Those two Lake Conference foes may have been the favorites, but the amount of talent in the AA field has to rank among the highest ever: all but one of the teams had five or more D-I players on the roster. An impressive amount of the talent was young, too, as 24 of the 44 future D-I players were sophomores or younger. The upper-class talent set the top four seeds apart in this group, but several young upset threats loomed, and one found its mark and picked off a top team.

Edina drew the one team that did not have an assemblage of D-I talent, Roseau, in the first quarterfinal. It was a matchup of two of the state’s most decorated programs, and a game that hadn’t happened two years earlier when they’d seemed to be on a collision course. The stakes in 2010 were different, however; while the Rams grabbed an early 2-1 lead and stuck around for a period and a half, the Hornets eventually roared to life and won 7-3. The Rams, to their credit, won a consolation round game the next day and finished 6th.

In the second quarterfinal, third-seeded Blaine took on an upstart Apple Valley team. The Bengals’ tradition of power forwards reached its apex in 2010 in Nick Bjugstad, that season’s Mr. Hockey who would go in the first round of the draft. The Bengals had a gaudy senior class and some added young talent in the first two of the four Brodzinski brothers, Jonny and Michael. Their opponent, while much younger, was not a pushover. Two future Gophers, A.J. Michaelson and Hudson Fasching, led the Eagles, who lacked the depth of the higher-ranked teams in the field but had some impressive talent on the back end as well, most notably in goal, where they had a future National Training and Development Program as a backup. But the star of the second quarterfinal was not a future D-I star but Apple Valley junior tender Aaron Gretz, whose 30-save shutout stole the show in the Eagles’ 2-0 upset win.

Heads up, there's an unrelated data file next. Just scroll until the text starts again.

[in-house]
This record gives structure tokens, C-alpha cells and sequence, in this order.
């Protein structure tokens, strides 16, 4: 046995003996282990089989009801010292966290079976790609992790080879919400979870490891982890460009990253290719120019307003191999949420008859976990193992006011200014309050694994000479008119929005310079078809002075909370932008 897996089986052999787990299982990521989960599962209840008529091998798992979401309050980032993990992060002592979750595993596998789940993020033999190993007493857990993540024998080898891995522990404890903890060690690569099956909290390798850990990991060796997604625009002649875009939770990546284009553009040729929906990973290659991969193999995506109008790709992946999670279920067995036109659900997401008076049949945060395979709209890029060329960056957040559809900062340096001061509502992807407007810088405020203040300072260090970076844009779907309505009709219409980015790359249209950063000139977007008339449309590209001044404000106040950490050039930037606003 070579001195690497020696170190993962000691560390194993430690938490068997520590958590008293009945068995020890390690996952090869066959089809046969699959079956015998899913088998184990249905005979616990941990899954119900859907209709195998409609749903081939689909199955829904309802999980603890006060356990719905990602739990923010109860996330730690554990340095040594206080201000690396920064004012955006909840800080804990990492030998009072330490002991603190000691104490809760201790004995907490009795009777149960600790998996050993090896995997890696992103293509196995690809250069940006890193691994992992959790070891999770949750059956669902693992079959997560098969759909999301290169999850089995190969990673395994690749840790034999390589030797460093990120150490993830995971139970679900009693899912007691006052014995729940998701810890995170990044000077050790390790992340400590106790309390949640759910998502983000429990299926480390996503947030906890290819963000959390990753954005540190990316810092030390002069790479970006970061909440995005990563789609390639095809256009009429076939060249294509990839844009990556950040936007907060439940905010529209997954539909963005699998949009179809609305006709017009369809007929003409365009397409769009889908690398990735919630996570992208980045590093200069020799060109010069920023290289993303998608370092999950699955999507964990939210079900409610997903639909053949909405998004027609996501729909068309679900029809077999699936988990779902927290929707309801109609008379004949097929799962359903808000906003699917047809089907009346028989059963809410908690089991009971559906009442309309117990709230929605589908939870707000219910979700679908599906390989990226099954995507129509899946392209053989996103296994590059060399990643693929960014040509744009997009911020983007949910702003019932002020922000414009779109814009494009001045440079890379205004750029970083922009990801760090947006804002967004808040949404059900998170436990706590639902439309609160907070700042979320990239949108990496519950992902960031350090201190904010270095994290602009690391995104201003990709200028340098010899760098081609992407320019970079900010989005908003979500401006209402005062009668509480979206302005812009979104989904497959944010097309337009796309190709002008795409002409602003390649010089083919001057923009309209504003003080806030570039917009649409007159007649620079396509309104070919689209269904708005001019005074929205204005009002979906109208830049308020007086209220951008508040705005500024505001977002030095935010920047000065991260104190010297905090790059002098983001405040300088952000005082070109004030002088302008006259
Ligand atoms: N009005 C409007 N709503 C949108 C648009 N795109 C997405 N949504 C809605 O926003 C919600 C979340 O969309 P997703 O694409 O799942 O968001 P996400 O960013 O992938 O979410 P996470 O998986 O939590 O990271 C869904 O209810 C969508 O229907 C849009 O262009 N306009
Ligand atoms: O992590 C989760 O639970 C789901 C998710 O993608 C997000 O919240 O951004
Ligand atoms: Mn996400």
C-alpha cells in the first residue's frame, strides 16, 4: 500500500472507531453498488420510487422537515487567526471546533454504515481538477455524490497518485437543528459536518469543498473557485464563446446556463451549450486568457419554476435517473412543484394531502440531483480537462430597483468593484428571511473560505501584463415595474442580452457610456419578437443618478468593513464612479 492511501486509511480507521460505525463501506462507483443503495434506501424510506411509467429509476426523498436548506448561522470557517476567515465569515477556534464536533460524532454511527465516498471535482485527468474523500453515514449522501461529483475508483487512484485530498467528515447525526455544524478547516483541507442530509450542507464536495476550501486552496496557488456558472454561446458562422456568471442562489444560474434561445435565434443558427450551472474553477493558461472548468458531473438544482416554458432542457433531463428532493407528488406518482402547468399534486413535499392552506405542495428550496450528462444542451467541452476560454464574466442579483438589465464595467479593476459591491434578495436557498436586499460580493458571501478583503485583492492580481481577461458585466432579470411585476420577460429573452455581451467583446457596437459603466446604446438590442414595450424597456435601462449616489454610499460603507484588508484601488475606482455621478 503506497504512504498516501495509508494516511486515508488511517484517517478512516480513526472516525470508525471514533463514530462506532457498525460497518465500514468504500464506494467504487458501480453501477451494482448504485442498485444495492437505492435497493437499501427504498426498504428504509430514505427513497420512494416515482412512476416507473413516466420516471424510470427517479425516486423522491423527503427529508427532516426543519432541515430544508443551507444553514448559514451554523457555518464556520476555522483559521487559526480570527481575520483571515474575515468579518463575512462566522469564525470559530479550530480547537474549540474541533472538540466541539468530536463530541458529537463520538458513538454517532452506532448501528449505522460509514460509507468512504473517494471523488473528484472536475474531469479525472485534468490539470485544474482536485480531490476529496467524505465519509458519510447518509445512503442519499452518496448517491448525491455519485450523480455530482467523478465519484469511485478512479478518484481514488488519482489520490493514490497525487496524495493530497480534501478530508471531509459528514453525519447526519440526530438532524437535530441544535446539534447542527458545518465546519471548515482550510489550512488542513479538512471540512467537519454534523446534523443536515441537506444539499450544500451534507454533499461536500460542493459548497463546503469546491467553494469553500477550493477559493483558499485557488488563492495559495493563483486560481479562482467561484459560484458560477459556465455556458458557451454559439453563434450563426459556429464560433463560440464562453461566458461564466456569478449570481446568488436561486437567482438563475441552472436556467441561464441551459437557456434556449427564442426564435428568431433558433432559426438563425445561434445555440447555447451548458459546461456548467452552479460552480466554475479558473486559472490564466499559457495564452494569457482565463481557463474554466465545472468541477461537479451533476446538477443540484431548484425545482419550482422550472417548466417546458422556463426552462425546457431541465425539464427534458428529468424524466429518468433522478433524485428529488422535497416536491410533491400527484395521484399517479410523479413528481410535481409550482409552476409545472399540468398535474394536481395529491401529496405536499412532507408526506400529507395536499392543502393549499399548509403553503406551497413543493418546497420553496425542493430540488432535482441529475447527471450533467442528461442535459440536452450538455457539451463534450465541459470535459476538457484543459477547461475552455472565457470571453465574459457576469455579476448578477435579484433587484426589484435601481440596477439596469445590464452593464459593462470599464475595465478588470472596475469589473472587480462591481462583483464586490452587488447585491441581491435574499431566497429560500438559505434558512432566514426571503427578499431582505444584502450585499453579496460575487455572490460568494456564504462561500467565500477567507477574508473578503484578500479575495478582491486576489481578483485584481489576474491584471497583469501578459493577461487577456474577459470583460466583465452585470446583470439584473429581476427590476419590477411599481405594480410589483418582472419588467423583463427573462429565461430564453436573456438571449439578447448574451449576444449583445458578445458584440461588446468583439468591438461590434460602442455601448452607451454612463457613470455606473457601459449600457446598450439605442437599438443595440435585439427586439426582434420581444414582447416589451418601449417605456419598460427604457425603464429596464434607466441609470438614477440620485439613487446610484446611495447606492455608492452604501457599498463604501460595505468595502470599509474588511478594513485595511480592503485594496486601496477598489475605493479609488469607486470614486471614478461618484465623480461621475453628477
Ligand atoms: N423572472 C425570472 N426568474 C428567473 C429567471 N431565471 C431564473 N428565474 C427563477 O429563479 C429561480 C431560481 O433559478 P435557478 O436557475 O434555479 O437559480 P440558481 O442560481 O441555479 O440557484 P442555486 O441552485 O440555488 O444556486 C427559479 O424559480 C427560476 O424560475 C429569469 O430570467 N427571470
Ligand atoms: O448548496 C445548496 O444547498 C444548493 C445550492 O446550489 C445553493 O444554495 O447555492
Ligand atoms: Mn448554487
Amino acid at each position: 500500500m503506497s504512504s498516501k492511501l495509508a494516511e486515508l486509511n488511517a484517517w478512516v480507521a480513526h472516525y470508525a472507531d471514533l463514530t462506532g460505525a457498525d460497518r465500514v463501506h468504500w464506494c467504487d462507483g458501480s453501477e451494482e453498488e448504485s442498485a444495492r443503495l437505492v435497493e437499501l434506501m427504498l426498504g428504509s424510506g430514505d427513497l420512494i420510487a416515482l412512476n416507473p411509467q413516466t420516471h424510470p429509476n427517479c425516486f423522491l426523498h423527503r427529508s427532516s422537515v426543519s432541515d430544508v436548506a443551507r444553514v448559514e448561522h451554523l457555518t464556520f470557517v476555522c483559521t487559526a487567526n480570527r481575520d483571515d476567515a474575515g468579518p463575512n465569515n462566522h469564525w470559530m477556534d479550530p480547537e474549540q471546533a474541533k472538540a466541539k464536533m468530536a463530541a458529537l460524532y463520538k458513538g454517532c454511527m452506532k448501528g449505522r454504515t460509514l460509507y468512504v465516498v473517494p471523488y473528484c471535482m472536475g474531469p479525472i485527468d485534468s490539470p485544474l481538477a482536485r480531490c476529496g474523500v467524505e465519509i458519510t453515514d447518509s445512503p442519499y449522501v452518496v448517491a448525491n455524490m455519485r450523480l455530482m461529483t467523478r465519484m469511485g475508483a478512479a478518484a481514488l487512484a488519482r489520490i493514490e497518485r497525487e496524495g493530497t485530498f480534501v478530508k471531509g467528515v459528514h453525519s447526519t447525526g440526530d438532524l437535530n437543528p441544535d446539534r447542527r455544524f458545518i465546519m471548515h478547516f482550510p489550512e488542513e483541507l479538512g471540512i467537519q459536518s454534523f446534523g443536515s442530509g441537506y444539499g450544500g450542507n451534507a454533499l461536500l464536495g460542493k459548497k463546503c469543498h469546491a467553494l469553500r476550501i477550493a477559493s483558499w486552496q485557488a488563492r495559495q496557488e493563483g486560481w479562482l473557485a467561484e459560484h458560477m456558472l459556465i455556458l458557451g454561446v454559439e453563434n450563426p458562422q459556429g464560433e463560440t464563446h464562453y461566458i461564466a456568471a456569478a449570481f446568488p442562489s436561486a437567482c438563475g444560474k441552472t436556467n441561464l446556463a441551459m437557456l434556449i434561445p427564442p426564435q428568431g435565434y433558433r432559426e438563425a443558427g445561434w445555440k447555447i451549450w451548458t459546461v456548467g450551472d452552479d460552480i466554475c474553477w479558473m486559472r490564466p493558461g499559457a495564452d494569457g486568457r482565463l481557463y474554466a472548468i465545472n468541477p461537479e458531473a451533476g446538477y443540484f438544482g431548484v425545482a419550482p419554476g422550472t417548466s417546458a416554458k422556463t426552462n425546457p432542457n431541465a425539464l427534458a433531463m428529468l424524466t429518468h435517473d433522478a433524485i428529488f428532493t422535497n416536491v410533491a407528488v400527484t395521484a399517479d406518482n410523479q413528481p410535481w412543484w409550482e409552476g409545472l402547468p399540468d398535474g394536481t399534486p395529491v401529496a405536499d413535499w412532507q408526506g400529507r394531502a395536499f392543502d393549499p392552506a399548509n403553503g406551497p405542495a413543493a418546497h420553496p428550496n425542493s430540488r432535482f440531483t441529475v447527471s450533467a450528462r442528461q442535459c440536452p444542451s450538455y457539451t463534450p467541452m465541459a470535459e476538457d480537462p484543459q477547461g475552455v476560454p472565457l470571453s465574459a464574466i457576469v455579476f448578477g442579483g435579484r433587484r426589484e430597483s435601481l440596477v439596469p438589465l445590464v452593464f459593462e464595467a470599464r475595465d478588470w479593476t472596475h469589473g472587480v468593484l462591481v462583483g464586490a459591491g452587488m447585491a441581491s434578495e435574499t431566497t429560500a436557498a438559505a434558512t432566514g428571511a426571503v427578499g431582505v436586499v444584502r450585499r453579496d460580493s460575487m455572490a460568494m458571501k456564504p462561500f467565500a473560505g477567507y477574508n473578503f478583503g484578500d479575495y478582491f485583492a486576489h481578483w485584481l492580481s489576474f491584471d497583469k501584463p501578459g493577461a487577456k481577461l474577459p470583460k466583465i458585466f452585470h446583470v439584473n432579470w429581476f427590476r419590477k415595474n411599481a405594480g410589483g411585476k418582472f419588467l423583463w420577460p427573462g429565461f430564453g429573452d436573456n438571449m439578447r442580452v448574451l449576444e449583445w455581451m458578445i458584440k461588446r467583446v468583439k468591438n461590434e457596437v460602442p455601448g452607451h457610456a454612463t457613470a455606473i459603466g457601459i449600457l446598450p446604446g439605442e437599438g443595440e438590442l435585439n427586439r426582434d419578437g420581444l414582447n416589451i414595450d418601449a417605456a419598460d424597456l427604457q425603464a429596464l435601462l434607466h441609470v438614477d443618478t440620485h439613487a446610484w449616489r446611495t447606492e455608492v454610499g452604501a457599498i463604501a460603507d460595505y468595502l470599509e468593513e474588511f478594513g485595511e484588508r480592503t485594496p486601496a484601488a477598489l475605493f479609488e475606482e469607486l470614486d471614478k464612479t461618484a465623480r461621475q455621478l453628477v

Minnetonka looked as advertised in its quarterfinal and dispatched of a Lakeville North team that, in retrospect, looks pretty talented: future first round pick Brady Skjei led the Panthers, and they had a second future NHLer in goal in Charlie Lindgren, plus three other D-I defensemen. That talent didn’t really manifest itself, though, and the Panthers had an 8-win regular season but waltzed to State as a 3-seed who upset a Lakeville South team that had twice beaten them in the regular season. Minnetonka, however, was an entirely different challenge, and the Skippers poured 48 shots on goal and won 6-1.

The final quarterfinal of the day also looked to be the best, and lived up to its billing. Hill-Murray, which had surprised and gone to State with a very young team the season before, and now that group was back with the balance to win it all. It was a testament to the quality of the field that these two-loss Pioneers were the 4-seed. While the Tourney had yet to add a 5th seeded team, there was no doubt Duluth East would have claimed that spot if they could have; the young Hounds were led by future NHLer Andy Welinski four D-I sophomores who would form the core of their run toward the top of the rankings over the next two seasons. Led by their sophomores, East jumped out to a 2-0 lead; the game roared to life with three goals in the final minute of the first, first as Hill tied the game and then as East went back ahead courtesy of Dom Toninato. The lead was short-lived, as Hill erupted for two more goals in the first minute of the second, and while East carried a bit more of the play, the game settled in a bit from there. Hill withstood the Hounds before Jack Walsh put away the 5-3 win in the 3rd. East would march methodically through the consolation bracket and take home fifth.

Upstart Apple Valley looked to make lightning strike twice on Friday night, and while Gretz was once again on top of his game and made 35 saves, it wasn’t to be. Single tallies from Blake Chapman and Charlie Taft were enough for Edina, which smothered the Eagles and won 2-0. The second semifinal, meanwhile, was one of the all-time great Tourney games.

The clash between Hill-Murray and Minnetonka was an old-fashioned defensive battle, a heavyweight fight in which there was little room to operate. Hill’s hard-hitting D under assistant Pat Schafhauser, the heroes of Hill’s surprise title run two seasons before, looked like they might just pull it off again. They held high-flying Tonka to just nine shots on goal in regulation, but the teams went to overtime tied 1-1. The referees didn’t call a single penalty in the game, which rolled through a first overtime, and then a second, and then a third. After being outshot in regulation, Minnetonka found some footing; chances (such as they were) became much more even in overtime. Finally, at 12:19 AM, after 86 minutes of hockey, Baskin snuck a backhanded wraparound past Tim Shaughnessy to give the Skippers the win. Outside the X, St. Paul had become a snow globe, and Minnetonka kids ran through the streets screaming through the early morning. It was the sort of night that makes the Tourney mystique.